|PRESENTED BY A TEMPLATE FOR UNDERSTANDING BIG DEBT CRISES
|By Dan Primack ·Oct 10, 2018
|Top of the Morning
The Wall Street Journal last night reported that SoftBank Vision Fund is "in discussions to take a majority stake in WeWork," the co-working space giant in which SoftBank last year acquired a 20% stake for $4.4 billion. Here's what we've learned, per sources familiar:
WeWork co-founder and CEO Adam Neumann originally was amenable to a deal whereby he'd lose at least short-term control of the company, but with the ability to regain control were WeWork to hit certain revenue milestones (e.g. some sort of clawback). Now, however, the talks involve Neumann retaining short-term control, although the ultimate structure could be pretty convoluted.
But no final agreement is signed or very close to being signed, and there may even be talks with other parties or with SoftBank about alternate structures.
SoftBank basically wants to accelerate its "gain market share at all costs" strategy, which has been talked about inside of WeWork since the day SoftBank first invested.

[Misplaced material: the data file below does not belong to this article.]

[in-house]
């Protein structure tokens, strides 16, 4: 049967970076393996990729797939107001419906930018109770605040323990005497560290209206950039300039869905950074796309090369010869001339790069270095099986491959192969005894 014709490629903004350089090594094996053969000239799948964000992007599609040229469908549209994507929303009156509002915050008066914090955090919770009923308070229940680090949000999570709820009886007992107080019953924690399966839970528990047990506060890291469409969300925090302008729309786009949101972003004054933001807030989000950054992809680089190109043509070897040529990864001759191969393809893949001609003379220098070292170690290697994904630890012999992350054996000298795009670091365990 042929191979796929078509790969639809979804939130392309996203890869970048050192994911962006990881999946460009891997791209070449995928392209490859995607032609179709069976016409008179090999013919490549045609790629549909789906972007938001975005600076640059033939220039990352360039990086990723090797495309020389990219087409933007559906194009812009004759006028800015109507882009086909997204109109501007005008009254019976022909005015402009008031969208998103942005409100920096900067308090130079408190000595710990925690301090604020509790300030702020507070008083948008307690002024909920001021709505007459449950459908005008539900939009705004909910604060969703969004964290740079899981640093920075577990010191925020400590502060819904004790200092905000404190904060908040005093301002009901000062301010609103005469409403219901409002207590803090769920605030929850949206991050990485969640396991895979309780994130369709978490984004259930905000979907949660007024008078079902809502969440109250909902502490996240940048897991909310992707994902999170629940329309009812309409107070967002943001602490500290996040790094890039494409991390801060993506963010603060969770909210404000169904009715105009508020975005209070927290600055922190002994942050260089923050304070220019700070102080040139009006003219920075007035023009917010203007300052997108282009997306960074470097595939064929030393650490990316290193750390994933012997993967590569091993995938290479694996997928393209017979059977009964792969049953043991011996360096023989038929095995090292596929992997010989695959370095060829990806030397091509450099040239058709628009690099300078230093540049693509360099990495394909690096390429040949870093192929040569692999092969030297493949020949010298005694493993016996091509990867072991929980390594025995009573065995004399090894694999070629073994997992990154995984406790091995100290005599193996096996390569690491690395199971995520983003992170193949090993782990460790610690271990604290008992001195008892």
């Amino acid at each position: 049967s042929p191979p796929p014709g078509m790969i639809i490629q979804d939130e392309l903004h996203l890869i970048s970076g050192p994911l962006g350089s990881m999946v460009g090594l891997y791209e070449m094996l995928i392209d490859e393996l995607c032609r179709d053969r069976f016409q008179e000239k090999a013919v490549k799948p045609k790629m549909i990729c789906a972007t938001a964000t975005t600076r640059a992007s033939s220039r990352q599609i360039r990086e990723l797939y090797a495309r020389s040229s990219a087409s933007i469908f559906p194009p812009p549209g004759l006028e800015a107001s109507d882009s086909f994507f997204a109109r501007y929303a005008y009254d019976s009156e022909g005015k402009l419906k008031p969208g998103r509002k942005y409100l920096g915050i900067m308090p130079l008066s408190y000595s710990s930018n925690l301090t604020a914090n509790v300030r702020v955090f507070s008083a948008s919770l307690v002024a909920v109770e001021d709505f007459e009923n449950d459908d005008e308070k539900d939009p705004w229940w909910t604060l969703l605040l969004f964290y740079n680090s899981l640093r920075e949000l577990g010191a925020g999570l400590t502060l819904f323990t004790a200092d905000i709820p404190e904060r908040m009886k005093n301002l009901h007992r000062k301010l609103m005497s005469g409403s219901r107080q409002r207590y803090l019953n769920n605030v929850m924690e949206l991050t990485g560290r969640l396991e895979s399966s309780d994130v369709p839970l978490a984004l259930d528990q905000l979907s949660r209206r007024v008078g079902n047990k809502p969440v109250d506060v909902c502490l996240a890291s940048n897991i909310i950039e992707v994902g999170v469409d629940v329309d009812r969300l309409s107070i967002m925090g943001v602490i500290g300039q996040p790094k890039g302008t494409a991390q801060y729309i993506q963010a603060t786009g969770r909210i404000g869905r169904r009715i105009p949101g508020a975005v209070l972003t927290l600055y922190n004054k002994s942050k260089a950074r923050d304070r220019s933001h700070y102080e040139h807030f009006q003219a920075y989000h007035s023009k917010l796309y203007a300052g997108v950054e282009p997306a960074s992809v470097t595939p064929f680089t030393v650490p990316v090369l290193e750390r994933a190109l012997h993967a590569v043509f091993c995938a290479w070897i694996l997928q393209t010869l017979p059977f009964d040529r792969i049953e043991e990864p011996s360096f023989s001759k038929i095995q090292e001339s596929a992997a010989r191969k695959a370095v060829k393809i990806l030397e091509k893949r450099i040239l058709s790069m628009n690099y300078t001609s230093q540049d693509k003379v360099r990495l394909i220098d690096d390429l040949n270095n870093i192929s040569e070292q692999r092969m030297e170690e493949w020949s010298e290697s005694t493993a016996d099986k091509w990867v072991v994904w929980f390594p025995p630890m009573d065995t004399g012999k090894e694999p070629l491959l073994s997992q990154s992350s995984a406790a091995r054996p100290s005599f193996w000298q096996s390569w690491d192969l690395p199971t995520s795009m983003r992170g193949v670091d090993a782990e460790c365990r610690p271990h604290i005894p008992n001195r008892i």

WeWork bonds, which recently hit their lowest mark since early June, are getting a small bump from the report, re-approaching 96 cents on the dollar.
I'm still wondering how the Jamal Khashoggi situation — which intensified last night — would play into WeWork's willingness to give Saudi-backed Vision Fund an even bigger stake.
• Dating docket: Match Group yesterday responded to Sean Rad and the other founders of dating app Tinder, who sued Match and parent company IAC two months ago for allegedly undervaluing Tinder last year, thus depriving them of compensation. In short, Match argued in a new court filing that this is just sour grapes from those who sold their shares too soon and is asking a New York court to dismiss the lawsuit. Go deeper.
🎧 Pro Rata Podcast: Our latest episode focuses on Google's latest user data leak, and why it took so long to disclose. Listen here.
|EconomistJapan.com: Celebrate Neumann's &Japan's gifts to humanity since 1945, all Asia Rising 1960+
|EntrepreneurialRevolution.city July 2020..If you care about two out of 3 lives mattering who are Asian, nearly 60 years of miracles mapping around worldwide decision-makers considering Japan from 1962 are worth replaying -that's when my father Norman Macrae aged 39 was privileged to write his first signed survey in The Economist -the first 2 quarters of dad's 80+ years of life had been spent
**writing unsigned leaders in The Economist (eg as only journalist at Messina's birth of EU) after serving as teenager in world war 2 navigating air places uk bomber command region modern day bangladesh/myanmar -
Asia Rising Surveys
|in 60 years